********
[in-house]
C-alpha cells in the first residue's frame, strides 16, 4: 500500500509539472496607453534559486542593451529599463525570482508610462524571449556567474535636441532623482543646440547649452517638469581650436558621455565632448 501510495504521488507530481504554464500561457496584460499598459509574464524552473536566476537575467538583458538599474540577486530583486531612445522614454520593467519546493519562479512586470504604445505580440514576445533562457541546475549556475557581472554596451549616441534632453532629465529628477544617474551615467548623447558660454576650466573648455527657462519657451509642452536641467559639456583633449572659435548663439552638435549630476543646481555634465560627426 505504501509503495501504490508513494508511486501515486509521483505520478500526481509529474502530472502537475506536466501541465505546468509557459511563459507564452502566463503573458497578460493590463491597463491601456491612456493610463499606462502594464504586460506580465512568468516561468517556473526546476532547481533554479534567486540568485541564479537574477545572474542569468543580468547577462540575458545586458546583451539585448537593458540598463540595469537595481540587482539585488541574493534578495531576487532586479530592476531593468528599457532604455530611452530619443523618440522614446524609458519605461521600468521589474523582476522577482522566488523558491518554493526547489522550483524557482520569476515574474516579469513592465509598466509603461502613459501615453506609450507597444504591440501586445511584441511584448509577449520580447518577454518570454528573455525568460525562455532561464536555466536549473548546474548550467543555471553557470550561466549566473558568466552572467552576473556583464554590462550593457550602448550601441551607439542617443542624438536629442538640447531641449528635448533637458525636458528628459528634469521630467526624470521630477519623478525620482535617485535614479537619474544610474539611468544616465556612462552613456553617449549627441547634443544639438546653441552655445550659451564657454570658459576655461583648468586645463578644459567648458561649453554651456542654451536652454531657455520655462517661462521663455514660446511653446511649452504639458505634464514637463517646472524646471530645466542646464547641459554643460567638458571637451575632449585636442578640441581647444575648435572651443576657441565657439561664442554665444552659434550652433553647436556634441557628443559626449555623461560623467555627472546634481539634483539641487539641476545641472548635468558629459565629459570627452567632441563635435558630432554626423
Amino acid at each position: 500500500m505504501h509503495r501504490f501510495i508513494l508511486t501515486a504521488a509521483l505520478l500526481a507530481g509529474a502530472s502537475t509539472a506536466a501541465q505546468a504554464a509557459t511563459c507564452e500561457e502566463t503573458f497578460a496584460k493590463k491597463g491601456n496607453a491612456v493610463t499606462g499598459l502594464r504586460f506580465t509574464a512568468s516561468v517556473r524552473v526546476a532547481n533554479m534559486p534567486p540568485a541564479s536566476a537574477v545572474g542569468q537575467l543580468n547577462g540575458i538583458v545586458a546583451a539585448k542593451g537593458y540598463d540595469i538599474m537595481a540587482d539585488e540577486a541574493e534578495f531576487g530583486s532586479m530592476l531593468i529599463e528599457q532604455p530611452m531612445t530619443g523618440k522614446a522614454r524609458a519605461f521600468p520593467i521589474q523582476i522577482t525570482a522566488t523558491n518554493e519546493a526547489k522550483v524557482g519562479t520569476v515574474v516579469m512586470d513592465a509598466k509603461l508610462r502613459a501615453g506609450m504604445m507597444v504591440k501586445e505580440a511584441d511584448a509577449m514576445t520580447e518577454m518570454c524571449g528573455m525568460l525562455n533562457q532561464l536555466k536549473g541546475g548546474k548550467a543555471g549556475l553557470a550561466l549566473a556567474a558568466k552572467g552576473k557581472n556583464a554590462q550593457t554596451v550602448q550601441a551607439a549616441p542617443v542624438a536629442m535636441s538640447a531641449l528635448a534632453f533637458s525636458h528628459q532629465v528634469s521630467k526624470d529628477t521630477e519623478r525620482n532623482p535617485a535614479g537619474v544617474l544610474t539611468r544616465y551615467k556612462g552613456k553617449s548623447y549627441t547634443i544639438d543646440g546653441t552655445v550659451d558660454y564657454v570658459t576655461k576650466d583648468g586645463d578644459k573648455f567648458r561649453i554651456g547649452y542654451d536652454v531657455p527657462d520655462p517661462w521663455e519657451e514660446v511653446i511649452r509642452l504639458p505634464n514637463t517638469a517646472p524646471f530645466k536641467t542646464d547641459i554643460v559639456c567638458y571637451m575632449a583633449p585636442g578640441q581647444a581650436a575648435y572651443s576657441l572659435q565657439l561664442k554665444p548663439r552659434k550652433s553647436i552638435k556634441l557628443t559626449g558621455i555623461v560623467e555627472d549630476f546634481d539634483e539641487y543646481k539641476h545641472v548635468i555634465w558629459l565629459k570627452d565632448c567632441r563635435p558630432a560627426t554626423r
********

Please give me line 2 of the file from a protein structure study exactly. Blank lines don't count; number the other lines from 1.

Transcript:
C-alpha cells in the first residue's frame, strides 16, 4: 500500500509539472496607453534559486542593451529599463525570482508610462524571449556567474535636441532623482543646440547649452517638469581650436558621455565632448 501510495504521488507530481504554464500561457496584460499598459509574464524552473536566476537575467538583458538599474540577486530583486531612445522614454520593467519546493519562479512586470504604445505580440514576445533562457541546475549556475557581472554596451549616441534632453532629465529628477544617474551615467548623447558660454576650466573648455527657462519657451509642452536641467559639456583633449572659435548663439552638435549630476543646481555634465560627426 505504501509503495501504490508513494508511486501515486509521483505520478500526481509529474502530472502537475506536466501541465505546468509557459511563459507564452502566463503573458497578460493590463491597463491601456491612456493610463499606462502594464504586460506580465512568468516561468517556473526546476532547481533554479534567486540568485541564479537574477545572474542569468543580468547577462540575458545586458546583451539585448537593458540598463540595469537595481540587482539585488541574493534578495531576487532586479530592476531593468528599457532604455530611452530619443523618440522614446524609458519605461521600468521589474523582476522577482522566488523558491518554493526547489522550483524557482520569476515574474516579469513592465509598466509603461502613459501615453506609450507597444504591440501586445511584441511584448509577449520580447518577454518570454528573455525568460525562455532561464536555466536549473548546474548550467543555471553557470550561466549566473558568466552572467552576473556583464554590462550593457550602448550601441551607439542617443542624438536629442538640447531641449528635448533637458525636458528628459528634469521630467526624470521630477519623478525620482535617485535614479537619474544610474539611468544616465556612462552613456553617449549627441547634443544639438546653441552655445550659451564657454570658459576655461583648468586645463578644459567648458561649453554651456542654451536652454531657455520655462517661462521663455514660446511653446511649452504639458505634464514637463517646472524646471530645466542646464547641459554643460567638458571637451575632449585636442578640441581647444575648435572651443576657441565657439561664442554665444552659434550652433553647436556634441557628443559626449555623461560623467555627472546634481539634483539641487539641476545641472548635468558629459565629459570627452567632441563635435558630432554626423